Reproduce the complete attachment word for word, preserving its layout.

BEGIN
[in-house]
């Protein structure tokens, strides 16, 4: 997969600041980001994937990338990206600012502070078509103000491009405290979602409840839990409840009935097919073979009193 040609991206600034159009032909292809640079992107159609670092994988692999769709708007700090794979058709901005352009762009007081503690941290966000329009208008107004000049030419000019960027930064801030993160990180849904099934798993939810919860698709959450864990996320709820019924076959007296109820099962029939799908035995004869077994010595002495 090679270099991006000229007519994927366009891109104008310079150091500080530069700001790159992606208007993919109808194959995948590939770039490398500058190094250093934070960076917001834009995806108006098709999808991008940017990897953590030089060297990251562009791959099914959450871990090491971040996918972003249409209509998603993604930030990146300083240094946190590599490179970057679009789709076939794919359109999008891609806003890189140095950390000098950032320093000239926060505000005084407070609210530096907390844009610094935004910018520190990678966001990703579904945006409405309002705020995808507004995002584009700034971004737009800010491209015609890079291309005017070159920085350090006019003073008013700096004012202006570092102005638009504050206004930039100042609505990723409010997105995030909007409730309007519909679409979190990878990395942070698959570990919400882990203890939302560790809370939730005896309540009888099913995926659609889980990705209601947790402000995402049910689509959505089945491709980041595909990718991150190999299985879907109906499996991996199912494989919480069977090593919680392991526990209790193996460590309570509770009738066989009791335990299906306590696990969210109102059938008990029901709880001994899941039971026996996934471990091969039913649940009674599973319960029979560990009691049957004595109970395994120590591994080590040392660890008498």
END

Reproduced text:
[in-house]
């Protein structure tokens, strides 16, 4: 997969600041980001994937990338990206600012502070078509103000491009405290979602409840839990409840009935097919073979009193 040609991206600034159009032909292809640079992107159609670092994988692999769709708007700090794979058709901005352009762009007081503690941290966000329009208008107004000049030419000019960027930064801030993160990180849904099934798993939810919860698709959450864990996320709820019924076959007296109820099962029939799908035995004869077994010595002495 090679270099991006000229007519994927366009891109104008310079150091500080530069700001790159992606208007993919109808194959995948590939770039490398500058190094250093934070960076917001834009995806108006098709999808991008940017990897953590030089060297990251562009791959099914959450871990090491971040996918972003249409209509998603993604930030990146300083240094946190590599490179970057679009789709076939794919359109999008891609806003890189140095950390000098950032320093000239926060505000005084407070609210530096907390844009610094935004910018520190990678966001990703579904945006409405309002705020995808507004995002584009700034971004737009800010491209015609890079291309005017070159920085350090006019003073008013700096004012202006570092102005638009504050206004930039100042609505990723409010997105995030909007409730309007519909679409979190990878990395942070698959570990919400882990203890939302560790809370939730005896309540009888099913995926659609889980990705209601947790402000995402049910689509959505089945491709980041595909990718991150190999299985879907109906499996991996199912494989919480069977090593919680392991526990209790193996460590309570509770009738066989009791335990299906306590696990969210109102059938008990029901709880001994899941039971026996996934471990091969039913649940009674599973319960029979560990009691049957004595109970395994120590591994080590040392660890008498």